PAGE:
BALTIMORE – AFTER spending 36 years in prison for crime they did not commit, three American men have been freed.
Alfred Chestnut, Andrew Stewart and Ransom Watkins were sentenced to life in 1984 for killing a 14-year-old boy in 1983.
They were freed in Baltimore on Monday after a judge cleared their convictions following a review of their case, the BBC is reporting.
The case was reopened this year after Chestnut sent a letter to Baltimore’s Conviction Integrity Unit with evidence he had uncovered last year.
Chestnut, Stewart and Watkins were arrested as teenagers in November 1983 following the death of DeWitt Duckett, who was shot in the neck on his way to class at a Baltimore junior high school and had his Georgetown University jacket stolen.
DeWitt’s death received widespread press coverage. It was the first fatal shooting of a student in a Baltimore public school.
“These three men were convicted, as children, because of police and prosecutorial misconduct,” Baltimore state attorney Marilyn Mosby said after the men were released.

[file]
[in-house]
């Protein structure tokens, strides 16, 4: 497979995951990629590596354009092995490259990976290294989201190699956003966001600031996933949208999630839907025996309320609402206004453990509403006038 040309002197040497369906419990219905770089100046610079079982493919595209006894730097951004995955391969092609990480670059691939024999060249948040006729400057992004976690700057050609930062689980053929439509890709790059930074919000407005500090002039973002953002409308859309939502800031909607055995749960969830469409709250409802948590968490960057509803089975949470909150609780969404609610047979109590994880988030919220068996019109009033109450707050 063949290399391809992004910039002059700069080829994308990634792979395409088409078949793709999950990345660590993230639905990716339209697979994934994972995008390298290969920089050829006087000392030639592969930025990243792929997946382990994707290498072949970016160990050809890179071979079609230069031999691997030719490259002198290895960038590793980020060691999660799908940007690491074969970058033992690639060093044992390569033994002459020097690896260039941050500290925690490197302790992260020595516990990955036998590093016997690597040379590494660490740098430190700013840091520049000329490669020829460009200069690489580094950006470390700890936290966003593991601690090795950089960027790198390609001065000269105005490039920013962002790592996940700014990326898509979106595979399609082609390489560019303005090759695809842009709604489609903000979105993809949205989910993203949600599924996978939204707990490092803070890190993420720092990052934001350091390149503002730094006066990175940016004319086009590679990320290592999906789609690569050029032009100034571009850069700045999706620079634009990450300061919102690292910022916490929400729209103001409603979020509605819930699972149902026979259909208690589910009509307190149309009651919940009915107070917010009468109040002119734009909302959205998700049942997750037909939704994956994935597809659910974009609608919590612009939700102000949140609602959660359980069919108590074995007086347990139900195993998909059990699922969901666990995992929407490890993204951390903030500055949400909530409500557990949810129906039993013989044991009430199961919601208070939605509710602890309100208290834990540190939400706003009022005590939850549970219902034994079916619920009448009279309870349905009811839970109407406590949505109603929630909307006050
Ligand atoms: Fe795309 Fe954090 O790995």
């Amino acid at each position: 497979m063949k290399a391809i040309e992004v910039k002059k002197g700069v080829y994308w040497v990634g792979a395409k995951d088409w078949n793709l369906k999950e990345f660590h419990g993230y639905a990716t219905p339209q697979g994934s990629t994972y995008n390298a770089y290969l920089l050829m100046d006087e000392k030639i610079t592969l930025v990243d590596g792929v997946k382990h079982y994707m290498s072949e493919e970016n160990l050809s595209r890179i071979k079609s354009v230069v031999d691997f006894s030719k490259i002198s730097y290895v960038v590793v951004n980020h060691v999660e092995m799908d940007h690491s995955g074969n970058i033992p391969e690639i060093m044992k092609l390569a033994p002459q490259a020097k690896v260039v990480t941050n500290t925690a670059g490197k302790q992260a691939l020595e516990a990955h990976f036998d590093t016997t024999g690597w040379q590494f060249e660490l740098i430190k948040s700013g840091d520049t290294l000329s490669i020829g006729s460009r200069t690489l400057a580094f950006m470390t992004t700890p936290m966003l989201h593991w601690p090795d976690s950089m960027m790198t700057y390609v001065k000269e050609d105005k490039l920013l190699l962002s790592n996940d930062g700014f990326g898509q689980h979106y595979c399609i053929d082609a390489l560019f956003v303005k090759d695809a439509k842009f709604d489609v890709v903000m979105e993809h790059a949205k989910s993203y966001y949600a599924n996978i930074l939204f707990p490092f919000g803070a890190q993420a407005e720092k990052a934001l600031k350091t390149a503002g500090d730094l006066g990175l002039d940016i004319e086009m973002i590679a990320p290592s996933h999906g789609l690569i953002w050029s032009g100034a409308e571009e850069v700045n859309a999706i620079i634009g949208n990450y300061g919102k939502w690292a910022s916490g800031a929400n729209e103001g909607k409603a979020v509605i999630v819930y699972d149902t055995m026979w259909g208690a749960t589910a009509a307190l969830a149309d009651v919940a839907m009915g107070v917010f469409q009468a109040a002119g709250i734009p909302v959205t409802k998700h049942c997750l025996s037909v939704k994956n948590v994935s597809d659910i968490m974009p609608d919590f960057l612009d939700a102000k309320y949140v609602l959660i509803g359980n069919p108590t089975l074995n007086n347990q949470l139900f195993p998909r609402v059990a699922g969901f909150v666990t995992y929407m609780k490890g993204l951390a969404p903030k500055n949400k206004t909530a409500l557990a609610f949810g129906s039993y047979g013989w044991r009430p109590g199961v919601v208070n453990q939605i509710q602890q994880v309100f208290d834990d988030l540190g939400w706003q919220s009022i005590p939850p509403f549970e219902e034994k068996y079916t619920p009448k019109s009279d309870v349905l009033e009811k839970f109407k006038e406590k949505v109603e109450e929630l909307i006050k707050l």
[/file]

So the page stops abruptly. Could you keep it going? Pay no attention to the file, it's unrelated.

In a statement, her office said “detectives targeted the three men, all 16-year-old black boys, using coaching and coercion of other teenage witnesses to make their case.”
According to the BBC, prosecutors said during the initial investigation police ignored and withheld reports from multiple witnesses identifying another person as the killer.
Also police did not report that trial witnesses failed to identify the three teenagers in photo line-ups.
Mosby said all trial witness have now recanted evidence.
“I don’t think that today is a victory, it’s a tragedy. And we need to own up to our responsibility for it,” she said.
The other suspect died in 2002.